Another important fact is that the sitting hours are shorter, especially during the extended sitting periods. Previously, during those periods, the Assembly and the committees sat until midnight four days a week, but now the meetings are adjourned no later than 10:30 p.m. This is indicated in one of the appendices. In fact, they end at 10:30 p.m. only on some nights. Otherwise, they end earlier. It was agreed that 10:30 p.m. is late, but at least parliamentarians do not finish their day at midnight. Because of the long working hours and lack of rest, they found it difficult to do their job as parliamentarians and to balance work and family.
It is difficult for me to give you a clear answer mainly because I am not a parliamentarian. Common sense tells us that people should be more efficient and less impatient when they are less tired. It's human nature. People sometimes tend to forget that parliamentarians are human beings more than anything else. Break weeks can be beneficial.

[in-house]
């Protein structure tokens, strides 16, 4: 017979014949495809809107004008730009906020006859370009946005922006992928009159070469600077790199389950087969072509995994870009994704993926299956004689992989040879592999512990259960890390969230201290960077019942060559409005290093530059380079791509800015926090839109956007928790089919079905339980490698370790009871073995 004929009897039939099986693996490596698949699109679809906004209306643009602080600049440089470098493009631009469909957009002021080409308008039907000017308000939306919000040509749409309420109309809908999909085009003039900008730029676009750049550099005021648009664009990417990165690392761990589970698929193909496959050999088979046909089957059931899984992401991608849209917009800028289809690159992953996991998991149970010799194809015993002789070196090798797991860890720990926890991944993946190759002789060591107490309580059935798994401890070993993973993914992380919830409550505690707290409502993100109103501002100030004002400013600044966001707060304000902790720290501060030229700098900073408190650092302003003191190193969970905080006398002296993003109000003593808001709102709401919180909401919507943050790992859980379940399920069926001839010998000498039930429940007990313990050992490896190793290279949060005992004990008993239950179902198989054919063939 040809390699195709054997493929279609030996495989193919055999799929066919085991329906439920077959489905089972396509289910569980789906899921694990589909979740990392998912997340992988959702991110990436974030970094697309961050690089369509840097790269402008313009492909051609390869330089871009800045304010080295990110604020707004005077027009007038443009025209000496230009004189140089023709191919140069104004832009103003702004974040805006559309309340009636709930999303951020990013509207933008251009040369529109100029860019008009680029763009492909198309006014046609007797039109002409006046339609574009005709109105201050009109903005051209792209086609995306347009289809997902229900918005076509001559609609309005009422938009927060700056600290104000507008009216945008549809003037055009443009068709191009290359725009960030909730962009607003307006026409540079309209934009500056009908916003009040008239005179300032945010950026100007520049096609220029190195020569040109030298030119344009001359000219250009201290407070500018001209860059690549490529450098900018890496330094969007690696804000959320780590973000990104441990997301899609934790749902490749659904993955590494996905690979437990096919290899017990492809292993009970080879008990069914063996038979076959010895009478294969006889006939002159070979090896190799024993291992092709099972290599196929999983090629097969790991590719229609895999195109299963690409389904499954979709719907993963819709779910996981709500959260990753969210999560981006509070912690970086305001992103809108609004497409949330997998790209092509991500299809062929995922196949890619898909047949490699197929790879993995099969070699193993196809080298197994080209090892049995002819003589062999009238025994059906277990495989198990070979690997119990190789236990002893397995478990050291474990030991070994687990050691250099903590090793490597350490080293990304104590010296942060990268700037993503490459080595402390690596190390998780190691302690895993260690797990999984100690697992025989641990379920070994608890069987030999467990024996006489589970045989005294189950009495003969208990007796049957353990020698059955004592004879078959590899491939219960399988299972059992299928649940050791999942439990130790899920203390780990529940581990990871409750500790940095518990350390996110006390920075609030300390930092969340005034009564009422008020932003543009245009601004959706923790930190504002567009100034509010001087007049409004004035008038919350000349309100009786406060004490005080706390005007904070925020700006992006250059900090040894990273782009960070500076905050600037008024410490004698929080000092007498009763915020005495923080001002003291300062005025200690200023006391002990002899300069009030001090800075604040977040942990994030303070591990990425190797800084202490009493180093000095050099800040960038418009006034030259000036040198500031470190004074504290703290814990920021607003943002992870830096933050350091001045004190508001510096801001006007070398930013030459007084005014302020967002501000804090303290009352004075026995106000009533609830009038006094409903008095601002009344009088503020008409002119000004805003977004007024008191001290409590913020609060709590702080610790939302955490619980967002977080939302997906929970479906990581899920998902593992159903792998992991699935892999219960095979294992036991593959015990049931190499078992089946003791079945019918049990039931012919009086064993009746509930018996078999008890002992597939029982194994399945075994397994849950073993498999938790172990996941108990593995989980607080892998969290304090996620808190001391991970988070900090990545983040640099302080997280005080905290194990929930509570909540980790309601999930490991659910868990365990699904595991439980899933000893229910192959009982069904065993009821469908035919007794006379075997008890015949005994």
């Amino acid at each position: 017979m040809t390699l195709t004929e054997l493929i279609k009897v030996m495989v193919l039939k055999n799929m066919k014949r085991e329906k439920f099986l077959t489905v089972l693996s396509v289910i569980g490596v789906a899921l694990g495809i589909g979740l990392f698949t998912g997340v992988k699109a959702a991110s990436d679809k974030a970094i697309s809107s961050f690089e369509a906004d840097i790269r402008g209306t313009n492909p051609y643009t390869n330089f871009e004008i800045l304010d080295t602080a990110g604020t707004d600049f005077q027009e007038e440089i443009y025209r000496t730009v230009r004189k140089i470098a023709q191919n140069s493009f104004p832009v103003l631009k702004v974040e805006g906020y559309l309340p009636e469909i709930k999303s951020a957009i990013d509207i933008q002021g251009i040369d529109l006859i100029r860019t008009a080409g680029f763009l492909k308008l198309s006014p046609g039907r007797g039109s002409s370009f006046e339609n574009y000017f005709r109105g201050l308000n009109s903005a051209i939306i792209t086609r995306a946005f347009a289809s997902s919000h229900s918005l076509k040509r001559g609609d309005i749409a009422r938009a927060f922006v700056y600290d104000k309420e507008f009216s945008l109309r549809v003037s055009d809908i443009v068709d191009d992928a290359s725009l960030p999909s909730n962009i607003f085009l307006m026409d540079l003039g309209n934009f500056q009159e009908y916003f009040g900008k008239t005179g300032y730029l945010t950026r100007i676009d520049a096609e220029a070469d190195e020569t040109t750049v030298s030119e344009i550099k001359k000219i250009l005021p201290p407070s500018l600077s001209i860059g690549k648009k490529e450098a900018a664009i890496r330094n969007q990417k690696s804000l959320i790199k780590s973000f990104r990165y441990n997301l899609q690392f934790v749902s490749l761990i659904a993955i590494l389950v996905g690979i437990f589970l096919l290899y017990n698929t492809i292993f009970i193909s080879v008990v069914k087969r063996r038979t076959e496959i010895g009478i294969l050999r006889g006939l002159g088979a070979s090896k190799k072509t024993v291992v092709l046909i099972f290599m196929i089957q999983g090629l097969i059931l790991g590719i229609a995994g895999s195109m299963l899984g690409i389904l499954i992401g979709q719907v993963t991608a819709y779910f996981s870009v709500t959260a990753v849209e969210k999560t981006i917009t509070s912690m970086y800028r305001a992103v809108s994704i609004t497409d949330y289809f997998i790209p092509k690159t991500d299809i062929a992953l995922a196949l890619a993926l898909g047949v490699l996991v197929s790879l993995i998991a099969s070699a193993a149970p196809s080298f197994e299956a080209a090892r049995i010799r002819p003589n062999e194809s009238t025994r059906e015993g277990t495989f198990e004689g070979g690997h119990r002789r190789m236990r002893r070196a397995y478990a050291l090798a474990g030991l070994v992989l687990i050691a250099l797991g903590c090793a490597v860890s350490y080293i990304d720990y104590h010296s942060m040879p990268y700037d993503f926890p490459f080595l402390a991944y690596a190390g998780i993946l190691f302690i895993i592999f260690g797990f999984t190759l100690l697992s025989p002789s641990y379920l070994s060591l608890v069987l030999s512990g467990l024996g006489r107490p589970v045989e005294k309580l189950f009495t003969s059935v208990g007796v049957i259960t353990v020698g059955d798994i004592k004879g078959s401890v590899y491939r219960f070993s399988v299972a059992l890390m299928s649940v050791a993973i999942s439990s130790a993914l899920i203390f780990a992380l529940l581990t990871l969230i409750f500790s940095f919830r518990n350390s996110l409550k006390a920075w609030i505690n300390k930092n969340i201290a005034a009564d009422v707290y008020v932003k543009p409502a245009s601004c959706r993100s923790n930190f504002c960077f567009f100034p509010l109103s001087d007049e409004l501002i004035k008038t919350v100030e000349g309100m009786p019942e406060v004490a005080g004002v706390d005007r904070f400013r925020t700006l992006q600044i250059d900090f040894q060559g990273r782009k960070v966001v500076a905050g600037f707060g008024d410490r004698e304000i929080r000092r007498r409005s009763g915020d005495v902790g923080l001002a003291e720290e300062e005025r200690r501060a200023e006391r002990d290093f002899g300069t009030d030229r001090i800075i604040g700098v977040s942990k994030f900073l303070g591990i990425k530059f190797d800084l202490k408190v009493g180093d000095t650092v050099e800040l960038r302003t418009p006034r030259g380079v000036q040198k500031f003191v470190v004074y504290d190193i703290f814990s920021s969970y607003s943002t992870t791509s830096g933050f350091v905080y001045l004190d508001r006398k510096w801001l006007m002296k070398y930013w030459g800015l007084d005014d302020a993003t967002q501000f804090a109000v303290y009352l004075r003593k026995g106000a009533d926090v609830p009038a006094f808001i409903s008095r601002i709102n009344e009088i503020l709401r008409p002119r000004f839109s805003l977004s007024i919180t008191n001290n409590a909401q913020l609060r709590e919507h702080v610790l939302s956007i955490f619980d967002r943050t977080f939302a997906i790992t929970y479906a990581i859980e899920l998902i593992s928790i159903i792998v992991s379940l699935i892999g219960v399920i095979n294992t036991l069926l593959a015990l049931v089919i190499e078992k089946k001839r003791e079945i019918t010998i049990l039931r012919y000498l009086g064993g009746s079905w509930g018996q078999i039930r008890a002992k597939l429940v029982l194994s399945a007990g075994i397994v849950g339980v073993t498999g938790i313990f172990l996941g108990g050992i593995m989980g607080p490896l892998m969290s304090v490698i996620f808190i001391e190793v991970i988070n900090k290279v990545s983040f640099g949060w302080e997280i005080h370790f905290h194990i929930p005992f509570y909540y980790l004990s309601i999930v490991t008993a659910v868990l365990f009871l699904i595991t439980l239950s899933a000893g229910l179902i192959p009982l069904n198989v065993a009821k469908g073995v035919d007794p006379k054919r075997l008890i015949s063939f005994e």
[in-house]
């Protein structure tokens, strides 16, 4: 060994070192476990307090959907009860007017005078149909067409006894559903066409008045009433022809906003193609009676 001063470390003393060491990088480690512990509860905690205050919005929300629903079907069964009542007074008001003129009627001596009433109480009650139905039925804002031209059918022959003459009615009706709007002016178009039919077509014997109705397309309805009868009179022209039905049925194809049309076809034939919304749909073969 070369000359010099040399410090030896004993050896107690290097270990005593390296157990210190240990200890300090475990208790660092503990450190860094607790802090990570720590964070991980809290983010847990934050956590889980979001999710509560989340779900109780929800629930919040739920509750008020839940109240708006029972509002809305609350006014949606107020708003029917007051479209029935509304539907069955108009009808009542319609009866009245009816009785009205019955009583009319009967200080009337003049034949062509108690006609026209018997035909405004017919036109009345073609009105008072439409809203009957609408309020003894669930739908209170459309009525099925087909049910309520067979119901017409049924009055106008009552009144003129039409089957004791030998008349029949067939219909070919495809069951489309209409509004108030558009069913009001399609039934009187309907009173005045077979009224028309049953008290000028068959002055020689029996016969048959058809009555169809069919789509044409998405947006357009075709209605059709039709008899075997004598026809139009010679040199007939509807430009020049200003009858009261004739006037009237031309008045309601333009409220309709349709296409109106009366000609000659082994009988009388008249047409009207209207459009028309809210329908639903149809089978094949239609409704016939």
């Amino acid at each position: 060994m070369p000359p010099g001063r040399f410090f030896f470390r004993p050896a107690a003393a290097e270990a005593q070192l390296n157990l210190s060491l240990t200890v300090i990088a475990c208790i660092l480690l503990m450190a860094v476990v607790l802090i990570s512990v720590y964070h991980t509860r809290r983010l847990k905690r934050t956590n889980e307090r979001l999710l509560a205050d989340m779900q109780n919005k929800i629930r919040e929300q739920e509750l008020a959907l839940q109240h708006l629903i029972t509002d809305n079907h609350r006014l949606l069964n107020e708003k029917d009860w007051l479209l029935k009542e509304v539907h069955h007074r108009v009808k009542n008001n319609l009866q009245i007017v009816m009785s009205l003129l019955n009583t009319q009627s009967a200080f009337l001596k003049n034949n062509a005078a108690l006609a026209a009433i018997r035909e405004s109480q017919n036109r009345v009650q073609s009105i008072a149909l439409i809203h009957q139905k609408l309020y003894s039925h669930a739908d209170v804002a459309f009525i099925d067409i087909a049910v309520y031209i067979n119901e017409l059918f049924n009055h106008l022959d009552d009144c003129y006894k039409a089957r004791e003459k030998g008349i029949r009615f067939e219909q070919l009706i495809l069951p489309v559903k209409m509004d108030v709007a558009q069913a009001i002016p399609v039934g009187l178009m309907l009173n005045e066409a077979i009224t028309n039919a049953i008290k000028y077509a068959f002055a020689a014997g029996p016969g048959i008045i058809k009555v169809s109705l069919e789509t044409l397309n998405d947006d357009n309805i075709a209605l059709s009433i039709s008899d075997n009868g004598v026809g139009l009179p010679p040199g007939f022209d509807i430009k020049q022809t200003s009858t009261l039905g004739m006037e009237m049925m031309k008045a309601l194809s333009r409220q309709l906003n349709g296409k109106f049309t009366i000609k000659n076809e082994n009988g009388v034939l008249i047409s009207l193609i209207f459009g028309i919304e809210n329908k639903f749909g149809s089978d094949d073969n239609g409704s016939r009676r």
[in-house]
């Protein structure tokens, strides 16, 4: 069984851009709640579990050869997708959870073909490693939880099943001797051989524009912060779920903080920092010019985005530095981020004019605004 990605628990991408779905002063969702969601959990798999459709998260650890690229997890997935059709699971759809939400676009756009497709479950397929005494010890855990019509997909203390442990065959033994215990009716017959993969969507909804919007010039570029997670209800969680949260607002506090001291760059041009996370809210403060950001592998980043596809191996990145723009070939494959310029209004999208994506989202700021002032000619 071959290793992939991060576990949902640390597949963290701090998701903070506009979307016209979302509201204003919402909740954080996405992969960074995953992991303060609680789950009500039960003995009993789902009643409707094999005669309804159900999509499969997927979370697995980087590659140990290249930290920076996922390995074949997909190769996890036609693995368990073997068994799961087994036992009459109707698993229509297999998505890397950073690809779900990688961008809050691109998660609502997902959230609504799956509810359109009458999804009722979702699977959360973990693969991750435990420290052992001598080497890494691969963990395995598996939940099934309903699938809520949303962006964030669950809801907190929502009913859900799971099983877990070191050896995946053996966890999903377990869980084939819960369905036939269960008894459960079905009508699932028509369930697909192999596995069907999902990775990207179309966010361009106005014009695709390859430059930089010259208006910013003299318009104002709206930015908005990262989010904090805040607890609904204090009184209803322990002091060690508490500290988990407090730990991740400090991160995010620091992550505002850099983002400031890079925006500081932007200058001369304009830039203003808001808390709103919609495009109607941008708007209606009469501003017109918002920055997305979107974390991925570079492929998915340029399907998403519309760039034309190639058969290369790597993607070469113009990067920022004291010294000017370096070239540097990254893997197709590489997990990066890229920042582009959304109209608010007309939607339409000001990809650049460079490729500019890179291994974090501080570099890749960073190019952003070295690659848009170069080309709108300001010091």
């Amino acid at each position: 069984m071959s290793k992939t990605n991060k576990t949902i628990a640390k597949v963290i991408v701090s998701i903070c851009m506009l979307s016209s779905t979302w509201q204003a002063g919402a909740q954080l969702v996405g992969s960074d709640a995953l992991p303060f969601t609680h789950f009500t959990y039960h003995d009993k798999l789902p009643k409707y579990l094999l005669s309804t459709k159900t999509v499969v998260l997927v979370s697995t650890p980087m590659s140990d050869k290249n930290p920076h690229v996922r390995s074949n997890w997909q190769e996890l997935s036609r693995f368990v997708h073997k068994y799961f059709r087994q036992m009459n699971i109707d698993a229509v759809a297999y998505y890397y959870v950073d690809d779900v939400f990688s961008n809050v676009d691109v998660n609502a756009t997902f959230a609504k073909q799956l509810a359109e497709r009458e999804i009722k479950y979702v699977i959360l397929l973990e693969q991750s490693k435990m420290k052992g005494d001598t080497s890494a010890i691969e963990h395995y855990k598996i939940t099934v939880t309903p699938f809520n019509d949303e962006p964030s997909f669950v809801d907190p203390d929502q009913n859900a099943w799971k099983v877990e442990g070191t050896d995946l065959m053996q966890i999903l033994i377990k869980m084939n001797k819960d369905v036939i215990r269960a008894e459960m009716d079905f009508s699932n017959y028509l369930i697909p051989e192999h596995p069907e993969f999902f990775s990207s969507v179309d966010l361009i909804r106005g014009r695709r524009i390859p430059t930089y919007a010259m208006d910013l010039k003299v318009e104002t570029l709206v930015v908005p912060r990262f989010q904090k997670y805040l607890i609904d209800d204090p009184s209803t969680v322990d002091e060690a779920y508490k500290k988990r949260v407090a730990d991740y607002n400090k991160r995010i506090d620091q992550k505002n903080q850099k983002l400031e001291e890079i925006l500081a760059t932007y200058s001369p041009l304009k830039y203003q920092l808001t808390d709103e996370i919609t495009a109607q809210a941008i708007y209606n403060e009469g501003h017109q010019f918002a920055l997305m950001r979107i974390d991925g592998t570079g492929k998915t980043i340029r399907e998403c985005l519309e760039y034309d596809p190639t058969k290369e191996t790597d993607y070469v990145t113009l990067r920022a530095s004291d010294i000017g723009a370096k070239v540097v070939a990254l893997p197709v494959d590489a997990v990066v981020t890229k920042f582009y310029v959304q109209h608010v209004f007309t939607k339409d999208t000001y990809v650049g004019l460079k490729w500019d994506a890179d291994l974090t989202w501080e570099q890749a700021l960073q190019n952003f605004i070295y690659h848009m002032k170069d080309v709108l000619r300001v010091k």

As we can see in our current parliamentary calendar, in February, we resume work for a very short time before our first constituency week. All goes well. However, toward the end of the parliamentary session, in the final sprint of the somewhat extended sitting periods, there is more tension at times, probably because people are tired and the stress has accumulated. That said, parliamentarians would be in a better position to talk about it.